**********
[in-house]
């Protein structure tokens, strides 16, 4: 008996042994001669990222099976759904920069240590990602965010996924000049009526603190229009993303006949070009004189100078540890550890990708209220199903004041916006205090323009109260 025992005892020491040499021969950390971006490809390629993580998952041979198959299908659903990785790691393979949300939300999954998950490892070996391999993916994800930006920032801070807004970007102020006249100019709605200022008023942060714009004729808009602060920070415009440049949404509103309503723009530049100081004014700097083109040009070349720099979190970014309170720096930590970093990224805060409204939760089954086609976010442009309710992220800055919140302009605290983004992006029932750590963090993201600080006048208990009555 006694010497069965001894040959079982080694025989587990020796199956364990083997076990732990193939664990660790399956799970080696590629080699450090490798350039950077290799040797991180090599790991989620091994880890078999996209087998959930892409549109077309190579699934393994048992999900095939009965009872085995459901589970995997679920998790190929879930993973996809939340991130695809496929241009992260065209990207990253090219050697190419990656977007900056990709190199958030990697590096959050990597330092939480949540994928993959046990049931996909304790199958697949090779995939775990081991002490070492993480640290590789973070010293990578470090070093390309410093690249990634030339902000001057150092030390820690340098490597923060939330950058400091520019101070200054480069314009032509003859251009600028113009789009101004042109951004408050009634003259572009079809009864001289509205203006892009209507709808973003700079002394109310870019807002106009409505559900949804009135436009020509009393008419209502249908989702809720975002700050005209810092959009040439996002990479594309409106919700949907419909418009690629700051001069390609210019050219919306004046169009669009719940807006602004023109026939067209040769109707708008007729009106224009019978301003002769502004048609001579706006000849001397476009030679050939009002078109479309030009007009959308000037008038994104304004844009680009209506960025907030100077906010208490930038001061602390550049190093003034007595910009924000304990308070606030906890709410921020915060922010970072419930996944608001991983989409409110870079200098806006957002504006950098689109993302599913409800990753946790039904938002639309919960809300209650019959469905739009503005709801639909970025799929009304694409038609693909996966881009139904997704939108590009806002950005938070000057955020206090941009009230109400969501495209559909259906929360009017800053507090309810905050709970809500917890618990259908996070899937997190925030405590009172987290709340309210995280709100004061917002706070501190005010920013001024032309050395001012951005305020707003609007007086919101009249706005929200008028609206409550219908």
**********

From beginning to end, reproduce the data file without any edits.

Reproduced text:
[in-house]
């Protein structure tokens, strides 16, 4: 008996042994001669990222099976759904920069240590990602965010996924000049009526603190229009993303006949070009004189100078540890550890990708209220199903004041916006205090323009109260 025992005892020491040499021969950390971006490809390629993580998952041979198959299908659903990785790691393979949300939300999954998950490892070996391999993916994800930006920032801070807004970007102020006249100019709605200022008023942060714009004729808009602060920070415009440049949404509103309503723009530049100081004014700097083109040009070349720099979190970014309170720096930590970093990224805060409204939760089954086609976010442009309710992220800055919140302009605290983004992006029932750590963090993201600080006048208990009555 006694010497069965001894040959079982080694025989587990020796199956364990083997076990732990193939664990660790399956799970080696590629080699450090490798350039950077290799040797991180090599790991989620091994880890078999996209087998959930892409549109077309190579699934393994048992999900095939009965009872085995459901589970995997679920998790190929879930993973996809939340991130695809496929241009992260065209990207990253090219050697190419990656977007900056990709190199958030990697590096959050990597330092939480949540994928993959046990049931996909304790199958697949090779995939775990081991002490070492993480640290590789973070010293990578470090070093390309410093690249990634030339902000001057150092030390820690340098490597923060939330950058400091520019101070200054480069314009032509003859251009600028113009789009101004042109951004408050009634003259572009079809009864001289509205203006892009209507709808973003700079002394109310870019807002106009409505559900949804009135436009020509009393008419209502249908989702809720975002700050005209810092959009040439996002990479594309409106919700949907419909418009690629700051001069390609210019050219919306004046169009669009719940807006602004023109026939067209040769109707708008007729009106224009019978301003002769502004048609001579706006000849001397476009030679050939009002078109479309030009007009959308000037008038994104304004844009680009209506960025907030100077906010208490930038001061602390550049190093003034007595910009924000304990308070606030906890709410921020915060922010970072419930996944608001991983989409409110870079200098806006957002504006950098689109993302599913409800990753946790039904938002639309919960809300209650019959469905739009503005709801639909970025799929009304694409038609693909996966881009139904997704939108590009806002950005938070000057955020206090941009009230109400969501495209559909259906929360009017800053507090309810905050709970809500917890618990259908996070899937997190925030405590009172987290709340309210995280709100004061917002706070501190005010920013001024032309050395001012951005305020707003609007007086919101009249706005929200008028609206409550219908």